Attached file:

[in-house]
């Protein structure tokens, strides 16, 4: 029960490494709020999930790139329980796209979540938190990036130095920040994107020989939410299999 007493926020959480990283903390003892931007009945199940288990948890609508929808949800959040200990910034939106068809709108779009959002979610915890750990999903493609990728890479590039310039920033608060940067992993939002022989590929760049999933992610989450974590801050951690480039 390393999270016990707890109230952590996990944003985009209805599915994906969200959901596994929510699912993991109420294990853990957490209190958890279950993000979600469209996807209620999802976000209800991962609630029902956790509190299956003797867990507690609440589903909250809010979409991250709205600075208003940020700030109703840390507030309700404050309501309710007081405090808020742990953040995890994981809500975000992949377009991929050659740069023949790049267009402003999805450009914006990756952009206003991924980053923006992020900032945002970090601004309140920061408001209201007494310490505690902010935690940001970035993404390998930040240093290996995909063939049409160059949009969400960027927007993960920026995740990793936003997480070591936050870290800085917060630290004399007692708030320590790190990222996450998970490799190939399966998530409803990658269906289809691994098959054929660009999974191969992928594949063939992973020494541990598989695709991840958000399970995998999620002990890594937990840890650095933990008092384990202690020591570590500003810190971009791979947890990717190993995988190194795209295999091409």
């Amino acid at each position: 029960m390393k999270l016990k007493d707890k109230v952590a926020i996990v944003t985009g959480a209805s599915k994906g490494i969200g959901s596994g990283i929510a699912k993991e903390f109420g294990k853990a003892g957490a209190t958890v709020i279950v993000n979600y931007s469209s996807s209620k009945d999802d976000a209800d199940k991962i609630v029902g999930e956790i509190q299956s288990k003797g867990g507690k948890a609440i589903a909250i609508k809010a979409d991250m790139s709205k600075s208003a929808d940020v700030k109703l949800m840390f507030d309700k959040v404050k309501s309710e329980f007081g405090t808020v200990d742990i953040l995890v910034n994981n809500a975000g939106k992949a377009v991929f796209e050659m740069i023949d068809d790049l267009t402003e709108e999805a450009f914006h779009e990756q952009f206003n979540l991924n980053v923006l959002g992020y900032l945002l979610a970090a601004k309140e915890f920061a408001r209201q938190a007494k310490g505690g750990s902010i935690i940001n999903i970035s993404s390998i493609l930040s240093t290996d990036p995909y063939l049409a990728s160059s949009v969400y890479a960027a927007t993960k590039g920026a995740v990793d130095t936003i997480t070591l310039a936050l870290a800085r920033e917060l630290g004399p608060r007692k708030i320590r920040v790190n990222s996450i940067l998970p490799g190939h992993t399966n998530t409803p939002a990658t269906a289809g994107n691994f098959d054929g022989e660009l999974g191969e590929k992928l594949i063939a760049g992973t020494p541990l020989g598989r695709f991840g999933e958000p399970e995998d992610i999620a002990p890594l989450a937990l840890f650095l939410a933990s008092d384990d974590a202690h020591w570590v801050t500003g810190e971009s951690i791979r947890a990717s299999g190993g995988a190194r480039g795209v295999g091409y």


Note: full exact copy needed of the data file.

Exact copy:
[in-house]
């Protein structure tokens, strides 16, 4: 029960490494709020999930790139329980796209979540938190990036130095920040994107020989939410299999 007493926020959480990283903390003892931007009945199940288990948890609508929808949800959040200990910034939106068809709108779009959002979610915890750990999903493609990728890479590039310039920033608060940067992993939002022989590929760049999933992610989450974590801050951690480039 390393999270016990707890109230952590996990944003985009209805599915994906969200959901596994929510699912993991109420294990853990957490209190958890279950993000979600469209996807209620999802976000209800991962609630029902956790509190299956003797867990507690609440589903909250809010979409991250709205600075208003940020700030109703840390507030309700404050309501309710007081405090808020742990953040995890994981809500975000992949377009991929050659740069023949790049267009402003999805450009914006990756952009206003991924980053923006992020900032945002970090601004309140920061408001209201007494310490505690902010935690940001970035993404390998930040240093290996995909063939049409160059949009969400960027927007993960920026995740990793936003997480070591936050870290800085917060630290004399007692708030320590790190990222996450998970490799190939399966998530409803990658269906289809691994098959054929660009999974191969992928594949063939992973020494541990598989695709991840958000399970995998999620002990890594937990840890650095933990008092384990202690020591570590500003810190971009791979947890990717190993995988190194795209295999091409």
């Amino acid at each position: 029960m390393k999270l016990k007493d707890k109230v952590a926020i996990v944003t985009g959480a209805s599915k994906g490494i969200g959901s596994g990283i929510a699912k993991e903390f109420g294990k853990a003892g957490a209190t958890v709020i279950v993000n979600y931007s469209s996807s209620k009945d999802d976000a209800d199940k991962i609630v029902g999930e956790i509190q299956s288990k003797g867990g507690k948890a609440i589903a909250i609508k809010a979409d991250m790139s709205k600075s208003a929808d940020v700030k109703l949800m840390f507030d309700k959040v404050k309501s309710e329980f007081g405090t808020v200990d742990i953040l995890v910034n994981n809500a975000g939106k992949a377009v991929f796209e050659m740069i023949d068809d790049l267009t402003e709108e999805a450009f914006h779009e990756q952009f206003n979540l991924n980053v923006l959002g992020y900032l945002l979610a970090a601004k309140e915890f920061a408001r209201q938190a007494k310490g505690g750990s902010i935690i940001n999903i970035s993404s390998i493609l930040s240093t290996d990036p995909y063939l049409a990728s160059s949009v969400y890479a960027a927007t993960k590039g920026a995740v990793d130095t936003i997480t070591l310039a936050l870290a800085r920033e917060l630290g004399p608060r007692k708030i320590r920040v790190n990222s996450i940067l998970p490799g190939h992993t399966n998530t409803p939002a990658t269906a289809g994107n691994f098959d054929g022989e660009l999974g191969e590929k992928l594949i063939a760049g992973t020494p541990l020989g598989r695709f991840g999933e958000p399970e995998d992610i999620a002990p890594l989450a937990l840890f650095l939410a933990s008092d384990d974590a202690h020591w570590v801050t500003g810190e971009s951690i791979r947890a990717s299999g190993g995988a190194r480039g795209v295999g091409y």